Sea urchins are extremely sensitive to water conditions and are first to show signs of stress, seen when their spines are laid down or are shed. Sea urchins (echinoderms) are a group of marine invertebrates that can be found in almost every major marine habitat from the poles to the equator and from the inter-tidal zone to depths of more than 5,000 metres.
There are around 800 extant species and the group has a long and detailed fossil record stretching back many millions of years. All echinoderms have tube-feet and these play a very important role in feeding and respiration. Echinoids move by means of spines and climb and cling on to hard substrata by means of their tubefeet. The spines also offer the primary means of defence.
Sea urchins are herbivores and feed in a variety of ways. They have a powerful internal jaw and graze on algae or sedentary organisms, thanks to a complex system of teeth called the “lantern of Aristotle”, first described by the Greek philosopher himself, over 2000 years ago. Along with the most dominant edible urchin Erizo, (Loxechinus albus), the Black Sea Urchin (Tetrapygus niger) is the most common of the echinoderms to found on the Chilean coast. It is known to play host to a small crab Liopetrolisthes mitra in a symbiotic relationship.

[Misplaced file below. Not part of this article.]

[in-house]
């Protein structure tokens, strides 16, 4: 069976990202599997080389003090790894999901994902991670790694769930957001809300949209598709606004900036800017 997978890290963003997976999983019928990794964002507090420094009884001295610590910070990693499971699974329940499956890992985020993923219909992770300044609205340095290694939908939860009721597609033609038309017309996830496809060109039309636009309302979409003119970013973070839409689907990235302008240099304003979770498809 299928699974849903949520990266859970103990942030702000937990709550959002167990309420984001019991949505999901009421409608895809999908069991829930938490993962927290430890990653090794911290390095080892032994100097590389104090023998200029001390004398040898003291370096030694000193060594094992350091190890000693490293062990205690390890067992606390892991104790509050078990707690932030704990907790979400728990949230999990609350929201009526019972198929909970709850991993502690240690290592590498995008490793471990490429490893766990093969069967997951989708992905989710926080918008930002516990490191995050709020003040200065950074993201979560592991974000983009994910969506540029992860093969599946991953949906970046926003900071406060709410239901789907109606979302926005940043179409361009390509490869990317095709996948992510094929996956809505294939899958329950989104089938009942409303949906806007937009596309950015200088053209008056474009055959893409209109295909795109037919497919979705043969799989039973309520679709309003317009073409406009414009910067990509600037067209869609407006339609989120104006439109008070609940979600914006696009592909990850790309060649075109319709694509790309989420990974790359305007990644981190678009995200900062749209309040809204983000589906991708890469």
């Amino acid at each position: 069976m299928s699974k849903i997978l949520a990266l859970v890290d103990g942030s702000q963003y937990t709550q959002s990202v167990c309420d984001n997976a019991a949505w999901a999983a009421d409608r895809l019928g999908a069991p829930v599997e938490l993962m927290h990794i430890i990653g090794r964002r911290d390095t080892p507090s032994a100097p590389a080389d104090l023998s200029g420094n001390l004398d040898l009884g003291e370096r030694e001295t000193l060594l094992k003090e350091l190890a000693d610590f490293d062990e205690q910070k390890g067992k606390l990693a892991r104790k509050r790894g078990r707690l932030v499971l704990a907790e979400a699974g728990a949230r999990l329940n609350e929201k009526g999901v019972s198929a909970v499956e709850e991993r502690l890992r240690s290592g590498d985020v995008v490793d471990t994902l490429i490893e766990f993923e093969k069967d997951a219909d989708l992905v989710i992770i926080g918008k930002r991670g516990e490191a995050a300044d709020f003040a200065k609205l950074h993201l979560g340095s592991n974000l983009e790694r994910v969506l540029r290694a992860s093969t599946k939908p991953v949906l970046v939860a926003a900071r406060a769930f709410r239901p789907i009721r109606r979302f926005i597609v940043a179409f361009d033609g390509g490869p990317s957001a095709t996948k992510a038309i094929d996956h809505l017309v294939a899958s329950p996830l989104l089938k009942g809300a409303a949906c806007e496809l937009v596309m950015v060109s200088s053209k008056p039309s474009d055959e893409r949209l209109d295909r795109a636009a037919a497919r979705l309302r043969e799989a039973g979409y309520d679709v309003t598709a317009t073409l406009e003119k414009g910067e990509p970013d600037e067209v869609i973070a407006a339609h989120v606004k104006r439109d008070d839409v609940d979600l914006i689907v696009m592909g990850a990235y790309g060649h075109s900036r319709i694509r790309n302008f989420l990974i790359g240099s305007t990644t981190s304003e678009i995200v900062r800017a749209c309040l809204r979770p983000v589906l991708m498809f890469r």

Warning! Some sea urchins are covered with sharp venom-filled spines that can easily penetrate and break off into the skin – even through a wetsuit. The DAN (Divers Alert Network) website contains useful information on how to handle the unfortunate effects of accidental brushes with these and other poisonous marine organisms. Check out www.diversalertnetwork.org for any information that you need.